[Explanation:] The pastor of a New Jersey Protestant congregation sent in several “questions that have come up here.” One of them is how to understand the passage in the New Testament letter of 1st Peter about Jesus Christ preaching to “the spirits in prison.”
THE RELIGION GUY’S ANSWER:
The Bible’s major teachings are clear enough. But Joel and his parishioners shouldn’t be embarrassed if they’re confused about this particular New Testament head-scratcher. Even Martin Luther (who so energized Bible study 500 years ago by sparking the Protestant Reformation) said it’s “certainly a more obscure passage than any other in the New Testament. I still do now know for sure what the apostle means.” Robert Mounce, president of Whitworth University, agreed that this section is “widely recognized as perhaps the most difficult to understand in the New Testament.”
Here’s the text at issue: “Christ also died for sins once for all, the righteous for the unrighteous, that he might bring us to God, being put to death in the flesh but made alive in the spirit; in which he went and preached to the spirits in prison, who formerly did not obey, when God’s patience waited in the days of Noah . . .” (1 Peter 3:18-20a, RSV translation).
The following analysis relies especially on commentaries by Mounce, an American, the German exegete Leonhard Goppelt, and England’s J.N.D. Kelly. Scholars candidly admit that each explanation has problems. Among them:
- Between his death by crucifixion and bodily resurrection, Christ visited the realm of the dead and preached to Noah’s wicked contemporaries. That was the view of early church “Fathers,” notably Clement of Alexandria. Modern liberal Protestants like the suggestion that sinners in the hereafter might get a “second chance” through Christ preaching salvation. Conservatives think Christ more likely would preach victory and judgment over evil, and they reject any second-chance theory due to New Testament verses like Luke 16:26 and Hebrews 9:27.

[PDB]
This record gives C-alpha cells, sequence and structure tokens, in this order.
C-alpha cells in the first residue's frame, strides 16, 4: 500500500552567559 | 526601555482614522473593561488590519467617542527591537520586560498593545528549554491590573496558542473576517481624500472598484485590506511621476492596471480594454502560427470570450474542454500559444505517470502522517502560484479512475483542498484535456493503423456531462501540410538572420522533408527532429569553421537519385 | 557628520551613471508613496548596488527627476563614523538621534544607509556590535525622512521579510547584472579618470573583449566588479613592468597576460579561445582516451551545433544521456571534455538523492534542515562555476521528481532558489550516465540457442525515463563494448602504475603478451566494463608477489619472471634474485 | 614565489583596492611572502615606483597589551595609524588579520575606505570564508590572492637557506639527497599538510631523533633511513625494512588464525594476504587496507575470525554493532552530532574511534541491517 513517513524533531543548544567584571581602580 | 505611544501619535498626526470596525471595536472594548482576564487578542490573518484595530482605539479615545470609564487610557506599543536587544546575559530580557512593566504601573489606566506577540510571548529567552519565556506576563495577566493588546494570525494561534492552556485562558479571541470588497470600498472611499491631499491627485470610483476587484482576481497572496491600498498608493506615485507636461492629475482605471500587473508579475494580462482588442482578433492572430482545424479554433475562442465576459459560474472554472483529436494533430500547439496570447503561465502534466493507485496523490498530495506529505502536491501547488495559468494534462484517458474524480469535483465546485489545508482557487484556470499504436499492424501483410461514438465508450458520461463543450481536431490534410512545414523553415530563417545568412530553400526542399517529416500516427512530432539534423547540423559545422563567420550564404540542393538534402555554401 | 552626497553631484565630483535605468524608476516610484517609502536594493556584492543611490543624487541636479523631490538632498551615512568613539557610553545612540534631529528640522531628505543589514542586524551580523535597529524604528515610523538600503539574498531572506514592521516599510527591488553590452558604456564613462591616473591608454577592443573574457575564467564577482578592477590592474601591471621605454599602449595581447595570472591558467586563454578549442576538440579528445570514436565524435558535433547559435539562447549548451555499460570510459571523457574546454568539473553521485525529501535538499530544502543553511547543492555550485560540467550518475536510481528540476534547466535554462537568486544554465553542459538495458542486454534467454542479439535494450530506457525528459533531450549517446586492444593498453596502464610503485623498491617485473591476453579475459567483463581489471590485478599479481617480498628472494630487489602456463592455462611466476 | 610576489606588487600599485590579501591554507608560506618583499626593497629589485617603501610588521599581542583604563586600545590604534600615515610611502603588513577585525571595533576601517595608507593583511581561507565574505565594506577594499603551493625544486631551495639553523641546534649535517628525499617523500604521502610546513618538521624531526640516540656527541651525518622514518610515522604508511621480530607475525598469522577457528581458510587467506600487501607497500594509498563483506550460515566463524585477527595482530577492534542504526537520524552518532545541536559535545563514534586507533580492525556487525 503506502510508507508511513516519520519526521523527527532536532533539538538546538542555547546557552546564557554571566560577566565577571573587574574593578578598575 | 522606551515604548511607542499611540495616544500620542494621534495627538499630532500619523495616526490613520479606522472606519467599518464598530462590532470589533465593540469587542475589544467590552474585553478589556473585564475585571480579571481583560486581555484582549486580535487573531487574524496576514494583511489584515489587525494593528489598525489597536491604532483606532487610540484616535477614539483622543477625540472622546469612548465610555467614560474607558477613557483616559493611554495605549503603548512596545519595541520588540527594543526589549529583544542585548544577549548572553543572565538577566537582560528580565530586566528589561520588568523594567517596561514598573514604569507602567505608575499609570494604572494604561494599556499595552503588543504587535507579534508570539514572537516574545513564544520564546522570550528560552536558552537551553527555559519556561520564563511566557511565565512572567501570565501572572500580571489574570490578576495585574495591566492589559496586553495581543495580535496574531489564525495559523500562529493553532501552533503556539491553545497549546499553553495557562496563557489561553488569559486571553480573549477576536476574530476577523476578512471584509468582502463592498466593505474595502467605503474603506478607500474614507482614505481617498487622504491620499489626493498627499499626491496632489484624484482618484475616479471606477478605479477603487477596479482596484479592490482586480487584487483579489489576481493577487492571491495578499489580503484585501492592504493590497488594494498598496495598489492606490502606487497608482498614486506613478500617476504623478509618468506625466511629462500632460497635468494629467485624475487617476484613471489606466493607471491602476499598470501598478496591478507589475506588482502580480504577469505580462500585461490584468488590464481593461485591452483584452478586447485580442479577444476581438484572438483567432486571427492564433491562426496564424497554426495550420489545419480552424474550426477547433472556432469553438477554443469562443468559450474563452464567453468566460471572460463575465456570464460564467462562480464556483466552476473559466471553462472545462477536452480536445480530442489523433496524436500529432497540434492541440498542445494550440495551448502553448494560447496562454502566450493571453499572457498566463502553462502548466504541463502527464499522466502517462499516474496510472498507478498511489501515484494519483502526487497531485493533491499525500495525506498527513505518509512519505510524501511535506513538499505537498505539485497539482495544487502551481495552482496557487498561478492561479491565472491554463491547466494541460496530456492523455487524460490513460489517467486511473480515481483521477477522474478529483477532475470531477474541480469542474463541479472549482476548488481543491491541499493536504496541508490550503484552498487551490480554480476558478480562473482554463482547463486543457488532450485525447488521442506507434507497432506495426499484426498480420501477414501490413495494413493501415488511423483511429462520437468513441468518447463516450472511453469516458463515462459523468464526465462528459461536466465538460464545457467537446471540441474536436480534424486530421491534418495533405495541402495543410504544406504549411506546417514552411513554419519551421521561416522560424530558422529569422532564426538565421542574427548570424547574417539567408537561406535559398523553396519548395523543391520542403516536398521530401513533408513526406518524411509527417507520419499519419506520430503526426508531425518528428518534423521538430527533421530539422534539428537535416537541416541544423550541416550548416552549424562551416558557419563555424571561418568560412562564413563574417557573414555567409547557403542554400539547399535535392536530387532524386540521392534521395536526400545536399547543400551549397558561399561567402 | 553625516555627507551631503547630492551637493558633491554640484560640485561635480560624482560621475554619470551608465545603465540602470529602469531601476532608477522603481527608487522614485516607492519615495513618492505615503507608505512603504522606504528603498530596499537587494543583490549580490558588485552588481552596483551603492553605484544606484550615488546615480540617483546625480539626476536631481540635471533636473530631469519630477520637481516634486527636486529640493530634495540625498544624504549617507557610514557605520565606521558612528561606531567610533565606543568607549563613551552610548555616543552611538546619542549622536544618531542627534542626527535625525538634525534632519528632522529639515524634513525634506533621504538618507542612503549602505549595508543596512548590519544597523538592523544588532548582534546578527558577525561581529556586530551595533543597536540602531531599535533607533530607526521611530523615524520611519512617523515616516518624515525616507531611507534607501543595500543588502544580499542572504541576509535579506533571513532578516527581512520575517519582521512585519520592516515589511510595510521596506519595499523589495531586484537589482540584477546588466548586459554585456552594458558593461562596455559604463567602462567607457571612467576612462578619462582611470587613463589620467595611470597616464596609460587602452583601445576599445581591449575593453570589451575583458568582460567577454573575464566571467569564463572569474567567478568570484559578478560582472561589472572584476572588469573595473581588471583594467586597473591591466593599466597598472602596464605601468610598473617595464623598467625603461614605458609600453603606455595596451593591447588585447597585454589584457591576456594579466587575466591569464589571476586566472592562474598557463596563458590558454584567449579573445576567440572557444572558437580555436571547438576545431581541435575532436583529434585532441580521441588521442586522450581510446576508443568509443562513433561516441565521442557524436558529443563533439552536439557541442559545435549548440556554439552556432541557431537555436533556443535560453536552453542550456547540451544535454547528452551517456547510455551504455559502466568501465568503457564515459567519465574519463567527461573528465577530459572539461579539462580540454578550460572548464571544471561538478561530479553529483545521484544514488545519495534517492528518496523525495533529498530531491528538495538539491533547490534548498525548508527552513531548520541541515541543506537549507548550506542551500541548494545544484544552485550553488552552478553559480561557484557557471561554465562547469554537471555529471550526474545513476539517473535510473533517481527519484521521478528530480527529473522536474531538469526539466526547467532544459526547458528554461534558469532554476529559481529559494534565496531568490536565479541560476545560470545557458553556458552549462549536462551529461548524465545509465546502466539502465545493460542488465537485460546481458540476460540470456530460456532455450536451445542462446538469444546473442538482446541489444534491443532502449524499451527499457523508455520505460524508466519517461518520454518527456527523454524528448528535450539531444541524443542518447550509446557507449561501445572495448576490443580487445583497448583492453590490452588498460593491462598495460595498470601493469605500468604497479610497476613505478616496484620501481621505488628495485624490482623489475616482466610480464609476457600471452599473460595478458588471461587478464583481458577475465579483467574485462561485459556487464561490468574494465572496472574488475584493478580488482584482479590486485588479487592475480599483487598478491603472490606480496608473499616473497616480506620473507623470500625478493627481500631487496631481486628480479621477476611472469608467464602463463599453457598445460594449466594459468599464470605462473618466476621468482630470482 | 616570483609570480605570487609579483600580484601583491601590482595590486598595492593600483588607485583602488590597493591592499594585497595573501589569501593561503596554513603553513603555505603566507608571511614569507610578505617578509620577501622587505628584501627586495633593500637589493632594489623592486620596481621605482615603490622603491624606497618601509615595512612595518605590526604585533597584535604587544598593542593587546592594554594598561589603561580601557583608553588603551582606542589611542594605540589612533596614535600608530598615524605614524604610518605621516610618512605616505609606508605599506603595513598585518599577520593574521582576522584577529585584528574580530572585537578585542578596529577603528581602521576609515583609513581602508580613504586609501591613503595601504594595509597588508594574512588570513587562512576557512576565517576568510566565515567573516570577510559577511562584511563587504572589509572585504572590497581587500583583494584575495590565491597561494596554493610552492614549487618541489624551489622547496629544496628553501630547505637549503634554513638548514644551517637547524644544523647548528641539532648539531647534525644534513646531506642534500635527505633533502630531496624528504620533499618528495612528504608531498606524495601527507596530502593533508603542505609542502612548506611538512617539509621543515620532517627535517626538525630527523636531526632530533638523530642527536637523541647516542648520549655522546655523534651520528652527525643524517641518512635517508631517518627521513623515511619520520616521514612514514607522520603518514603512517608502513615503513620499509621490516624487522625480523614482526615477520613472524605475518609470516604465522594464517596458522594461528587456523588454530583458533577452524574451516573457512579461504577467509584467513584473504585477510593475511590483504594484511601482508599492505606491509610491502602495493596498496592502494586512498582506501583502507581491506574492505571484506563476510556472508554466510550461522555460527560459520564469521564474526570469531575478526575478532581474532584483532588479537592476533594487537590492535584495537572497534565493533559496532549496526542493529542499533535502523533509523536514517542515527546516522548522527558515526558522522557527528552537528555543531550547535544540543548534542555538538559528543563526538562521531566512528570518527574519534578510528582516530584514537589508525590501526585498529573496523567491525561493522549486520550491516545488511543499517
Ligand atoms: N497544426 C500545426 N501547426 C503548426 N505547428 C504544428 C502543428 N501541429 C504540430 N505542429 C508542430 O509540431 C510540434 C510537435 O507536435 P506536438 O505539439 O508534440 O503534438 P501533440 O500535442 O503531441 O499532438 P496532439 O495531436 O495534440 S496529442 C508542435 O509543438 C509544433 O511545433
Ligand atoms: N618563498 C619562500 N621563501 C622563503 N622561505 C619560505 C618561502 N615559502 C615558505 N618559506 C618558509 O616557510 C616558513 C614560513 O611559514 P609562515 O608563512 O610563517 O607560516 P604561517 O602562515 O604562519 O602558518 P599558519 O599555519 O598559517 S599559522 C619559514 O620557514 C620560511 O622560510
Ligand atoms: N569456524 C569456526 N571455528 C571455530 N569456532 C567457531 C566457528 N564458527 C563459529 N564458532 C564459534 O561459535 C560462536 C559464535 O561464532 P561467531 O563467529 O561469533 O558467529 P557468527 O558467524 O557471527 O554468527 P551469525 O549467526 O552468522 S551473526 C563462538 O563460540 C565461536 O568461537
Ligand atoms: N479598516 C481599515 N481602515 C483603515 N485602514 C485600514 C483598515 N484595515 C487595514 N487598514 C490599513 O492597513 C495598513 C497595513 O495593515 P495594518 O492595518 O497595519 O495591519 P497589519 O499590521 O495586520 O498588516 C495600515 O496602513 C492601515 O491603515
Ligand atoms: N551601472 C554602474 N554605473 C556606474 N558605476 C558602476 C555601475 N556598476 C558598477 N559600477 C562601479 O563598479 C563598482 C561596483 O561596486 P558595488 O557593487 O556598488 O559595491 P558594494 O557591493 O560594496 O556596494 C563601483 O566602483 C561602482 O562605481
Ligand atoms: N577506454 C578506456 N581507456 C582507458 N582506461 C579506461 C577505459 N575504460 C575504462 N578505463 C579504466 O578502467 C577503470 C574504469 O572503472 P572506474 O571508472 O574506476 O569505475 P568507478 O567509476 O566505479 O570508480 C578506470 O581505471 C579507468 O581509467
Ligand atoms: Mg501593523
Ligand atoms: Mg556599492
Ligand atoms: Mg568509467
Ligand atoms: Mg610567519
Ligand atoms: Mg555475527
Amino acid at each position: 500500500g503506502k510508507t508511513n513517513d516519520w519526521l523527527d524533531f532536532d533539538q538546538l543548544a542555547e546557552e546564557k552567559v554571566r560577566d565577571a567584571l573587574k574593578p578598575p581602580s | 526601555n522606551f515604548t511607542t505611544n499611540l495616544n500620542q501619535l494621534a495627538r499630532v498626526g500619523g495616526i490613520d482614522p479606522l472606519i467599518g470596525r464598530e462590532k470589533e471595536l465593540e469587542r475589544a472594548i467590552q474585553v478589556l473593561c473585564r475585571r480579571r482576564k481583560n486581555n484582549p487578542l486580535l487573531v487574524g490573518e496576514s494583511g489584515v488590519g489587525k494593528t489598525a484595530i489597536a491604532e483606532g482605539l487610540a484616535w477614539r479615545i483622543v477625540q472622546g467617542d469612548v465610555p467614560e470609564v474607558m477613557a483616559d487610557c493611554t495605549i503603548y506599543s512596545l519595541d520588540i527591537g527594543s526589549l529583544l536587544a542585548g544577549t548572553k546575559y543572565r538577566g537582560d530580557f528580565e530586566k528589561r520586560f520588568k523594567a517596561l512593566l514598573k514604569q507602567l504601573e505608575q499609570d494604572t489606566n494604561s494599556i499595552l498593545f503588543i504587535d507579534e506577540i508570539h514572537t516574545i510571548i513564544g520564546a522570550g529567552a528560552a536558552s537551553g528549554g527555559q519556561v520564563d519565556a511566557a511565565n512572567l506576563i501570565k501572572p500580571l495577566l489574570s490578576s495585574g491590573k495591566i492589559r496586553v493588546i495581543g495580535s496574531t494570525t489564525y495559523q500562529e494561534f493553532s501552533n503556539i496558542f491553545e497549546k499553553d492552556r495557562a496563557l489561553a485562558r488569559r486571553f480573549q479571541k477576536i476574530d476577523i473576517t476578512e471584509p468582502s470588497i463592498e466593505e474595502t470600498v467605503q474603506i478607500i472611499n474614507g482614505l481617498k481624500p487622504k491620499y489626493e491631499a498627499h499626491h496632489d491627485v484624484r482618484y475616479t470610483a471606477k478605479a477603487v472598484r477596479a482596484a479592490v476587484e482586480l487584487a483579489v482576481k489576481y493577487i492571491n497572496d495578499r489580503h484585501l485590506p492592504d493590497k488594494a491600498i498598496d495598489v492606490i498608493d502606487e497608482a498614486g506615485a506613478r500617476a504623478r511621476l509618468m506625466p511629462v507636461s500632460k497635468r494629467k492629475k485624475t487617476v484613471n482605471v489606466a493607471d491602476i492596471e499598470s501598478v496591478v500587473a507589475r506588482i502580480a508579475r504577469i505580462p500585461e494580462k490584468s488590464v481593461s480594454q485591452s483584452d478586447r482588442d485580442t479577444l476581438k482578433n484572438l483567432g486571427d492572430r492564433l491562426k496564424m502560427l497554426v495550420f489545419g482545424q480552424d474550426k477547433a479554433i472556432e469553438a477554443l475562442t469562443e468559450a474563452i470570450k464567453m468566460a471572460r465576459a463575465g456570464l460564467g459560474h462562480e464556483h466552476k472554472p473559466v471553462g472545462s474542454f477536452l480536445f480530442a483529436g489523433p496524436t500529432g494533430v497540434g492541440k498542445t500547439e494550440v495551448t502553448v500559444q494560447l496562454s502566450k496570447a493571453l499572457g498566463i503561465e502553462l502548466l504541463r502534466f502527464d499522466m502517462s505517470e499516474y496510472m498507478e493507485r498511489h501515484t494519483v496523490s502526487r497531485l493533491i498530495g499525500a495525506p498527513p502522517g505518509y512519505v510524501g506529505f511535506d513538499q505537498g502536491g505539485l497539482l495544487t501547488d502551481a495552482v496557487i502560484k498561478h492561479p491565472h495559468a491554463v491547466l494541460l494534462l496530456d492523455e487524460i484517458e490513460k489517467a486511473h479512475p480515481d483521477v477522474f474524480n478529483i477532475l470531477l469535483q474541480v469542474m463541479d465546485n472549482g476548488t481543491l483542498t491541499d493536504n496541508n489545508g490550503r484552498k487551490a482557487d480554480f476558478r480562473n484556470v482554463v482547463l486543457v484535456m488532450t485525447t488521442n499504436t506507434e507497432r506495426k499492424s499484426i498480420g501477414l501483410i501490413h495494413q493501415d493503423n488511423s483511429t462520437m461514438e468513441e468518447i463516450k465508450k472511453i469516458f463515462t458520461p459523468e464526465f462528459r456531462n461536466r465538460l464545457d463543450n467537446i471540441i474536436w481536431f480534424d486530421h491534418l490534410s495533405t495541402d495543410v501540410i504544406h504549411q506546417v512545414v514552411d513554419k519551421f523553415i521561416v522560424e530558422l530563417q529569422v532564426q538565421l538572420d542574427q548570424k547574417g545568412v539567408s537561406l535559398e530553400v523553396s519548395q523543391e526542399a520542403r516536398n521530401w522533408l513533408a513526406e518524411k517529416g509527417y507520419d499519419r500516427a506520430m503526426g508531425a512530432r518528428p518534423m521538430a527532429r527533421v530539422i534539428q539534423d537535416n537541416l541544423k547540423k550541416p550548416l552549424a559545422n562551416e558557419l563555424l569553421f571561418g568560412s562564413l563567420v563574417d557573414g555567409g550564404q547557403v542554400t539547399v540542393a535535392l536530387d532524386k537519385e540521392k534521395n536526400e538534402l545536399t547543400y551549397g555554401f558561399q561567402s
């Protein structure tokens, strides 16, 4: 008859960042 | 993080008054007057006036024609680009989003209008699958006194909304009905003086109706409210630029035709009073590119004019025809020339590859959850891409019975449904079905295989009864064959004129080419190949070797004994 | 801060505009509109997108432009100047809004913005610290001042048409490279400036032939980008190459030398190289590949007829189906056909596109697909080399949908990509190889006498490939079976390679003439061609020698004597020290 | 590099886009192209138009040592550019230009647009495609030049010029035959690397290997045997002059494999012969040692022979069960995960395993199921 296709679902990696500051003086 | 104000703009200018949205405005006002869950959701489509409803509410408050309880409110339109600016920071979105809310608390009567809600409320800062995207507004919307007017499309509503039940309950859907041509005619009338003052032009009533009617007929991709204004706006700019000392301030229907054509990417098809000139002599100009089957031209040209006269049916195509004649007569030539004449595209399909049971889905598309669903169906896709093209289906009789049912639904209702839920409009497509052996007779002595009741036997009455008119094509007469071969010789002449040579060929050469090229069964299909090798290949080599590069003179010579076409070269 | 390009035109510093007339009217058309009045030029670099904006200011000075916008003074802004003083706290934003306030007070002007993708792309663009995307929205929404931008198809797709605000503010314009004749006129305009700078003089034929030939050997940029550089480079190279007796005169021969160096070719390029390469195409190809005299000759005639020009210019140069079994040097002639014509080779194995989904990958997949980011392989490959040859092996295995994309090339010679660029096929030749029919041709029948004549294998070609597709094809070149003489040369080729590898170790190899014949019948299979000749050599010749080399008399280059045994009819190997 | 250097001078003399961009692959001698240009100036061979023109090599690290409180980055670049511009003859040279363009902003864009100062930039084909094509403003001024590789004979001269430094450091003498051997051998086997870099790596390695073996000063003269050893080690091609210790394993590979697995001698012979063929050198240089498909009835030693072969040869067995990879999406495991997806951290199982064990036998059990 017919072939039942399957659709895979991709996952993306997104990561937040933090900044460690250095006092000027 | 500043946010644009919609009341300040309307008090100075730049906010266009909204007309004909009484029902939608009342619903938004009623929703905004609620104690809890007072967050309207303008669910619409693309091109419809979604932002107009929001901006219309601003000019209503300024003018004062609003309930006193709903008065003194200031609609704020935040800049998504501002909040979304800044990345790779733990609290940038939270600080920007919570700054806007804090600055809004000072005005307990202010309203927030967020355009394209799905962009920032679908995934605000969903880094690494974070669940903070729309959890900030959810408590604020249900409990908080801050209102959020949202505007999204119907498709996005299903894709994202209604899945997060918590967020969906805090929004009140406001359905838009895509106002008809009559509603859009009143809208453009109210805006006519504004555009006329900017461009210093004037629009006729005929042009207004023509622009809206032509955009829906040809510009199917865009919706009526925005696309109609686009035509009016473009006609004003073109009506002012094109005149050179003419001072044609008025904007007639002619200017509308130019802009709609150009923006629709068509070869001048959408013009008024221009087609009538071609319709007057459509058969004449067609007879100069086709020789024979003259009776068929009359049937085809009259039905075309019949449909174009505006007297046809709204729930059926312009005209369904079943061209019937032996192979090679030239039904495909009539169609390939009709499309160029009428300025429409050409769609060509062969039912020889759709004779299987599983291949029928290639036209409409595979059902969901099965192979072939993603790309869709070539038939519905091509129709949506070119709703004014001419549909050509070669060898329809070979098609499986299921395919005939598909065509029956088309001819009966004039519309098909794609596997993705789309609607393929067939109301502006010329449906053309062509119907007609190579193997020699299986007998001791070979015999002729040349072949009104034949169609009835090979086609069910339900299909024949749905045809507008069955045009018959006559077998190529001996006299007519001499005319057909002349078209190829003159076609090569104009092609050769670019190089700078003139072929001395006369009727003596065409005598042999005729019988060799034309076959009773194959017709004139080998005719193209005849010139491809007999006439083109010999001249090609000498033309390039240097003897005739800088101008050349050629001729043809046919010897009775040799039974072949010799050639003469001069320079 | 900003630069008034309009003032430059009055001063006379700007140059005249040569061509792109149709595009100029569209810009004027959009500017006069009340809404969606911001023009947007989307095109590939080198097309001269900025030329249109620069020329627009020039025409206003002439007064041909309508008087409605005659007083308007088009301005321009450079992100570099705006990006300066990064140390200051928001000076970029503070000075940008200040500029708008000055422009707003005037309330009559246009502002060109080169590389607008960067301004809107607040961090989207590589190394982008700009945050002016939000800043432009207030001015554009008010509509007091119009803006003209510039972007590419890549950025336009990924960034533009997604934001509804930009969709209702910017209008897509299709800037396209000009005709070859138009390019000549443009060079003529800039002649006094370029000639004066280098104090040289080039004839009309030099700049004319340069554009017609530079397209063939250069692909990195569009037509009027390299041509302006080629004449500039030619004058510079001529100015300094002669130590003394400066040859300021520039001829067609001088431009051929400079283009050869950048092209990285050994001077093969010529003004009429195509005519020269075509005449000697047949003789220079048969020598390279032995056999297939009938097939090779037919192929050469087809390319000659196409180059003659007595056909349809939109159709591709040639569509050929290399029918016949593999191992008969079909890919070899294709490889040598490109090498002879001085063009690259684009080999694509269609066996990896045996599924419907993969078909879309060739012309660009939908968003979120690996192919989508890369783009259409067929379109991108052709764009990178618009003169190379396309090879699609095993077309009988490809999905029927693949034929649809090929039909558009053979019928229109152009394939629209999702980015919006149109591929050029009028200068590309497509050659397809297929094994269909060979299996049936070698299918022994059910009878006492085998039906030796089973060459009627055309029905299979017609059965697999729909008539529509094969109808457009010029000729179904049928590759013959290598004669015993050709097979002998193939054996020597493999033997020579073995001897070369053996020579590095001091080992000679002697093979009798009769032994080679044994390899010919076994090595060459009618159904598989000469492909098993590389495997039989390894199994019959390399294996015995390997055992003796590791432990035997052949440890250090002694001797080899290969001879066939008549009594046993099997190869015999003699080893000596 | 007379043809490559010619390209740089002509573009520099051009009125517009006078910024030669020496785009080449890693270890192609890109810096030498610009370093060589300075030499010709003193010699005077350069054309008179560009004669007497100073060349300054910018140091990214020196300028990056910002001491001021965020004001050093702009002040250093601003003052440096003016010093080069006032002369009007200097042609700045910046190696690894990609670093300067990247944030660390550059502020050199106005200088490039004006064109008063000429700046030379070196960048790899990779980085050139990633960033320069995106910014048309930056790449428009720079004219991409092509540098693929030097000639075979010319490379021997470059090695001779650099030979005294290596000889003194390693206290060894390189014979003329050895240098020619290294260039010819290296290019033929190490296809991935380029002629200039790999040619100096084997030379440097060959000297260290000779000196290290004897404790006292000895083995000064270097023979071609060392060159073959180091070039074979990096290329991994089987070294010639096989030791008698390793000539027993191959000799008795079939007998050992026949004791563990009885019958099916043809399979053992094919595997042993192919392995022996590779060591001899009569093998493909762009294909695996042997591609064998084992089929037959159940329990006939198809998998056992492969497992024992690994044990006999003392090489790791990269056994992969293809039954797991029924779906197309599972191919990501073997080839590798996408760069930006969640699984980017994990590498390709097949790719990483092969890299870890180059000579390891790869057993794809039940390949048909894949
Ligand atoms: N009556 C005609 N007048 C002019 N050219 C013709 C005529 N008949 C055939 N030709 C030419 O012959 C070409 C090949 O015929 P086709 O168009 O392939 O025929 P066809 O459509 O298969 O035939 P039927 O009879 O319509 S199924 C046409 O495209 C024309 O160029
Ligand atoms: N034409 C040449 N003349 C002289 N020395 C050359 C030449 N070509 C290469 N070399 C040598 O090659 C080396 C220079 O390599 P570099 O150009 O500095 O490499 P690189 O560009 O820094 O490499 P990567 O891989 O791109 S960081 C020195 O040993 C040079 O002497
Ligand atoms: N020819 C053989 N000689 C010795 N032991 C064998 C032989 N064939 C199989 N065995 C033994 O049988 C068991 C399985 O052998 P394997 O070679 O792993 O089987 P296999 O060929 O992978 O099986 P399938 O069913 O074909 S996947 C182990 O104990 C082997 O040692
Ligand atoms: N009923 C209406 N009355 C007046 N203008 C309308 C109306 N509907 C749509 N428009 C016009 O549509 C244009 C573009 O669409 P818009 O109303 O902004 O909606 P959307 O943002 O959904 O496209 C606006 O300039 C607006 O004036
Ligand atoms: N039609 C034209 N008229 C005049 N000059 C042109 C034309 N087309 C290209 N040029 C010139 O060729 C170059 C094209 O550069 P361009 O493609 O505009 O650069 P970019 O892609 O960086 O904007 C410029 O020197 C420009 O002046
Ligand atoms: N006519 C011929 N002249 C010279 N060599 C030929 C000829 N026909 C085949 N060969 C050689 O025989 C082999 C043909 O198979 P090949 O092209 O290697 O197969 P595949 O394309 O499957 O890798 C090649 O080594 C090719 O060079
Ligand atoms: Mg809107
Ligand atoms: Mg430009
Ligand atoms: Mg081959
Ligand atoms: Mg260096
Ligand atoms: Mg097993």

- The pre-existent, heavenly Christ, prior to his incarnation on earth, preached through Noah as his spokesman to a generation that rabbinical tradition viewed as the epitome of evil, caught in the “prison” of their sin. That was taught by the influential St. Augustine, followed by many other Catholics and some Protestant Reformers.
- Between his crucifixion and resurrection, Christ visited fallen angels held in some sort of imprisonment. Due to the Noah reference they were probably the “sons of God” who took human women in the era before Noah’s Flood (Genesis 6:1-4, another difficult passage). This could link with the New Testament’s teaching that “the angels that did not keep their own position but left their proper dwelling have been kept by him in eternal chains in the nether gloom until the judgment of the great day . . .” (Jude 6).
- After Pentecost and the birth of the Christian church, the spirit of Christ preached, through the apostles, to people imprisoned in sin and ignorance. This heavily symbolic interpretation has little scholarly support.
- Ancient scribes mistakenly dropped the name of Enoch as the preacher in prison when they copied the biblical text. However, there’s no manuscript evidence for this long-ago guess by Anglo-American Quaker J. Rendel Harris that has no advocates today.
Goppelt thought there was much to be said in favor of option 1, in part due to its embrace early in church history. In his optimistic reading, the 1 Peter passage declares that “even to this most lost part of humanity, Christ, the One who died and rose, offers salvation.”
According to Kelly, there was a “growing conviction among scholars” that the fallen angels of option 3 offered the only way to clear up the passage’s “obscurity.” His intricate word-by-word analysis said these verses echoed 1 Enoch, a non-biblical Jewish writing thought to have influenced New Testament writers. Unlike Goppelt, Kelly thought Christ would not have preached salvation and conversion but a “triumphant announcement” that apostates are doomed, which would have provided great comfort to oppressed Christians in the 1st Century.
Mounce also favored a fallen angels scenario, but not the unholy alliance with earthly women in Genesis 6. Instead, he identified 1 Peter’s spirits in prison with the sinful angels of 2 Peter 2:4 who were cast into hell and “pits of nether gloom to be kept until the judgment.” Like Kelly, he thought Christ’s preaching brought no “second chance” at salvation but announced “the complete and final victory over the power of sin and Satan” through his death and resurrection.
As is often the case with “Religion Q & A,” The Guy has surveyed the state of the question and what experts tell us, rather than proposing (or imposing) his own answer. That’s usually appropriate for a non-partisan journalist treating such matters of interpretation, as opposed to established fact. Humility certainly befits a biblical passage that left the likes of Luther uncertain.